26/7/2021 by Rebecca Blundell
How to tailor your CV for litigation roles
No litigation role is the same and no law firm is the same however nearly every job opportunity has one thing in common, they all require you to submit a CV before you reach the interview stage.
CVs are your chance to make a good first impression, a snapshot of who you are, what you’ve done and are incredibly important to get right. Getting your CV wrong is like trying to win the 100m with your legs tied together, you shoot out of the blocks and you’ve already fallen over. Get your CV right on the other hand, and you’ve got the perfect start giving you the chance to prove yourself in an interview.
So, let’s make sure your litigation CV is perfect. First of all, let’s go through the layout:
Start your CV with a profile section and introduce yourself, this should be around 2-3 paragraphs long and include:
Paragraph 1 - Who you are e.g., “an associate solicitor in commercial litigation”
Paragraph 2 - What you do in your current role
Paragraph 3 – What you’re looking for and why you are looking
Make sure to put your education in reverse chronological order, with your most recent qualification first as they are usually the most relevant.
When including your grades I.e., University degree, A levels etc. Don't add individual test scores just the overarching grade (date, University, Degree – July 2021, University of Manchester, 2:1 in Law).
Again, in reverse chronological order list all your employment history, but make sure to provide more detail in your latest two roles. For any other previous role, you should provide a couple of sections in less detail, just a brief overview. For a litigation role, they don’t need to know too much detail about how you worked in a bar when you were 18...
Each role should include 4 subsections:
- What your job was – This includes who it was with, the title of your role and what you did.
- Case Examples - You should give between 4-6 cases, no more than a few sentences each, detailing what your role was in the case and what happened.
- Business development - include any business development activity you’ve done, new clients you’ve introduced to the firm and the value of your client following (if applicable), annual billings and targets you’ve got
- Management responsibilities – if you have had any.
Once you’ve finished the employment section, we move onto the achievement section. This includes awards you may have won or accreditations achieved e.g. the Legal 500 etc. This shouldn’t be too detailed, but should just provide insight into what achievements you’ve had so far.
This is a chance to show your personality, briefly explain what you like to do outside of work in a few bullet points. This gives a chance to gauge what you like and maybe a few talking points in the interview. Be honest with what you like as this could be your potential employer for the foreseeable future and you don’t want to be doing activities you don’t like just because everyone thinks you like them!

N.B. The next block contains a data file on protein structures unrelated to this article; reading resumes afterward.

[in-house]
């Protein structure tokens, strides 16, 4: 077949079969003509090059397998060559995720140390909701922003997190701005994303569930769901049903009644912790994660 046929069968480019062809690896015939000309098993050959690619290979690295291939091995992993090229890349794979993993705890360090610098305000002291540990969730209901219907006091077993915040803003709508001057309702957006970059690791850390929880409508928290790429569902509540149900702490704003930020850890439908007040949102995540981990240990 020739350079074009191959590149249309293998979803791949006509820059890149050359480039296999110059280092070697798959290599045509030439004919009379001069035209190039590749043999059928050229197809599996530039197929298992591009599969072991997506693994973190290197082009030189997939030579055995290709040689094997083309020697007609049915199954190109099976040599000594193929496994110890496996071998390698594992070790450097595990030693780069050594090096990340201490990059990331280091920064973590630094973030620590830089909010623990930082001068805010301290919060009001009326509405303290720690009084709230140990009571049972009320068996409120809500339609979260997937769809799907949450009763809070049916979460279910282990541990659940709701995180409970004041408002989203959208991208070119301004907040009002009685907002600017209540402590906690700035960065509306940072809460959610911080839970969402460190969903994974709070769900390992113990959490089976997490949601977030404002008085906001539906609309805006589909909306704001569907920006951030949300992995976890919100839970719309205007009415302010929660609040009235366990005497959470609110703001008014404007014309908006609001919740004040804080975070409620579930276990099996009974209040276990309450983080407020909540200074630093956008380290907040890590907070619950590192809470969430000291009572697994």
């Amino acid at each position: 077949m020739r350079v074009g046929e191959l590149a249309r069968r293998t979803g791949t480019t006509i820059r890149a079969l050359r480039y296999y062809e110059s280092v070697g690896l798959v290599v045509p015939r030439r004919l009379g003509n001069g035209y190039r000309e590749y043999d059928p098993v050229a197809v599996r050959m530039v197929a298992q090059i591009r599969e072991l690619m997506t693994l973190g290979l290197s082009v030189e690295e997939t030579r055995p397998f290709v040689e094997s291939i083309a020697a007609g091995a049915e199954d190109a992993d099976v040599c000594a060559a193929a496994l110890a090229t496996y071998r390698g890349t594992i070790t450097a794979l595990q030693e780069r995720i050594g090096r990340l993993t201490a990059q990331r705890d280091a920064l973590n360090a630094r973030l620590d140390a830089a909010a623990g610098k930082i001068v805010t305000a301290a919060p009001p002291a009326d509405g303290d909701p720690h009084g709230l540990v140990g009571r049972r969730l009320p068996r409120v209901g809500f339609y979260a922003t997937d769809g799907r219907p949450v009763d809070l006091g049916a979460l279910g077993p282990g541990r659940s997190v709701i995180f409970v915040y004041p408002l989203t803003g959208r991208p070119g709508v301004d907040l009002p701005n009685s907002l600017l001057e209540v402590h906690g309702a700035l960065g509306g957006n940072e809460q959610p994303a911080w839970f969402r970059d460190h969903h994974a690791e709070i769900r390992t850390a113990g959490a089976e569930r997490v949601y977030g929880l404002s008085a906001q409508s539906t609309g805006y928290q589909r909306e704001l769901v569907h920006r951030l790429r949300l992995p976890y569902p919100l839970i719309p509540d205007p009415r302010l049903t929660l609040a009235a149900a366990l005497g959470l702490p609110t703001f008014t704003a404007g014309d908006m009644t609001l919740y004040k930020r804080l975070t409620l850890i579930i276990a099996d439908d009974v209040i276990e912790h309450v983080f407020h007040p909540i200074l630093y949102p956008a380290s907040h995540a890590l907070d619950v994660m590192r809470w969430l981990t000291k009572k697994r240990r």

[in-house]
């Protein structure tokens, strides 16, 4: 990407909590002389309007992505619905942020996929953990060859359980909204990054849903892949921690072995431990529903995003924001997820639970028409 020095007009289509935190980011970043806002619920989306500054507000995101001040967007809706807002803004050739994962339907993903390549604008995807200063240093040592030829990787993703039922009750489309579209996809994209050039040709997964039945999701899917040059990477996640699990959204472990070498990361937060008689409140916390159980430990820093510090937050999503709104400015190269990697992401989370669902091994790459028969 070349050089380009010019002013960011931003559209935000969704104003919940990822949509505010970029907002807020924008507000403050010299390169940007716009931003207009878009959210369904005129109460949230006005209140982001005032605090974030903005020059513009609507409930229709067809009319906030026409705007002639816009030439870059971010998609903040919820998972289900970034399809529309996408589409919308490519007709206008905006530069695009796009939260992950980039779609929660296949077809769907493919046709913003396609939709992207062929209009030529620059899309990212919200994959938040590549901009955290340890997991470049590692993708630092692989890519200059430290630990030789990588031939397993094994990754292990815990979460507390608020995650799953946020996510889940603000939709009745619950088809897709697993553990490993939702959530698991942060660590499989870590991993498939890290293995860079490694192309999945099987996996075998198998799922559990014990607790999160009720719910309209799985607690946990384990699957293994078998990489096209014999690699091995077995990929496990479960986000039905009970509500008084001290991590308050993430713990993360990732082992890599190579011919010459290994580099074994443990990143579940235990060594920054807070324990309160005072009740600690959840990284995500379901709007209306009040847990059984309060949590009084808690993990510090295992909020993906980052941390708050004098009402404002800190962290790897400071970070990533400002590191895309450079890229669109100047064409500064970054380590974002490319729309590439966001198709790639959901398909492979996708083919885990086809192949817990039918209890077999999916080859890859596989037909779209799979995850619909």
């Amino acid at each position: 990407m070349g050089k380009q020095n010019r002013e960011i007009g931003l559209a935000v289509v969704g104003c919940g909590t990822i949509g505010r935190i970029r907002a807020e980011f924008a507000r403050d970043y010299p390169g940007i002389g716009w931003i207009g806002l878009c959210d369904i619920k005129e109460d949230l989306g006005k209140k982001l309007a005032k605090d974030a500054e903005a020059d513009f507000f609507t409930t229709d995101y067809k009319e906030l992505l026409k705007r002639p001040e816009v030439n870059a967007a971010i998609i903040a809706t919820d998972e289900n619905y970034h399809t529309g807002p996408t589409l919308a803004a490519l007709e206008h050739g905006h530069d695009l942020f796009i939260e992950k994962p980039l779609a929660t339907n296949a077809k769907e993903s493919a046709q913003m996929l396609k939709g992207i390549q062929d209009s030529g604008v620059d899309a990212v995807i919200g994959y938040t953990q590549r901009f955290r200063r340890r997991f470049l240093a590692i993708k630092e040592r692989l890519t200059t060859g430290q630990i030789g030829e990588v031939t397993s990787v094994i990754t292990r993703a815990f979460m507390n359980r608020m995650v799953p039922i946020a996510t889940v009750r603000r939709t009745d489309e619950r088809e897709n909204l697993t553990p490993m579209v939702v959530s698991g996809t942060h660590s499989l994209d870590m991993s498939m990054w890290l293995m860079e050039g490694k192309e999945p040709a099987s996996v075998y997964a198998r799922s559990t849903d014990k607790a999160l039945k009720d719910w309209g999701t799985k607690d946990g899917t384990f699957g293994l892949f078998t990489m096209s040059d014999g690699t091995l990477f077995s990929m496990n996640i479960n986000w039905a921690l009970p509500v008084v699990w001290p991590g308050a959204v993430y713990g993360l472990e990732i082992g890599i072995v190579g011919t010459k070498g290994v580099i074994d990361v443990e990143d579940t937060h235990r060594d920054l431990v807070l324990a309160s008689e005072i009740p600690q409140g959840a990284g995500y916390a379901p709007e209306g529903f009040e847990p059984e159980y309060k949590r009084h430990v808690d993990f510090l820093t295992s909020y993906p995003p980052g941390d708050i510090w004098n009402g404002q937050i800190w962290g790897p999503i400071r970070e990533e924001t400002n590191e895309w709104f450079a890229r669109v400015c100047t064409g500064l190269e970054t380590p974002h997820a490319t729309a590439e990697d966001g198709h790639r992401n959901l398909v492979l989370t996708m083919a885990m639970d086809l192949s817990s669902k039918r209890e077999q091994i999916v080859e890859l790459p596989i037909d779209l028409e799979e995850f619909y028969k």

6 tips to perfect the CV
Now we’ve got the layout sorted and we know what we’re writing and where we’re writing it, here are 6 tips to make sure your litigation CV is perfect.
Keep it simple and make it easy for the reader. The reader knows nothing about you and the purpose of the CV is to pique interest in you. You want clear concise information that provides just enough to intrigue so they invite you to an interview.
In keeping it simple, use a simple font, simple format and keep it standardised. Formats aren’t universal between devices and aren’t always compatible, so when you may have made a beautiful looking CV, it could end up being all over the place for the person who reads it.
Along with that, don’t put a picture, it wastes page space, they’ll get to see you when they meet you and they’ll most likely look at your LinkedIn anyway.
When putting it together don’t make grand claims that are not factual, “My drafting skills are second to none” - doesn’t look good, simple as that. Instead change it to, “I have lots of experience drafting documents and require minimal assistance when doing so.” Giving succinct examples to back up your skills is also useful tip.
There’s a myth that your CV should fit onto one page – Maybe for other industries this may be the case, but when you’re applying for litigation roles this is probably too short or you have crammed too much into one page normally through an odd page layout that as mentioned earlier may not be compatible – don't get hung up about this, make the person reading your CV’s life easier (they will appreciate it ).
Target your answers to specific details in the job role, they want someone with high attention to detail, tell them why you’ve got high attention to detail (and make sure there are no mistakes in your CV, that is shooting yourself in the foot if I’ve ever seen it.)
To learn more or to find out any relevant job openings contact Rebecca on 03300 245 606 or email email@example.com
Or visit our Litigation page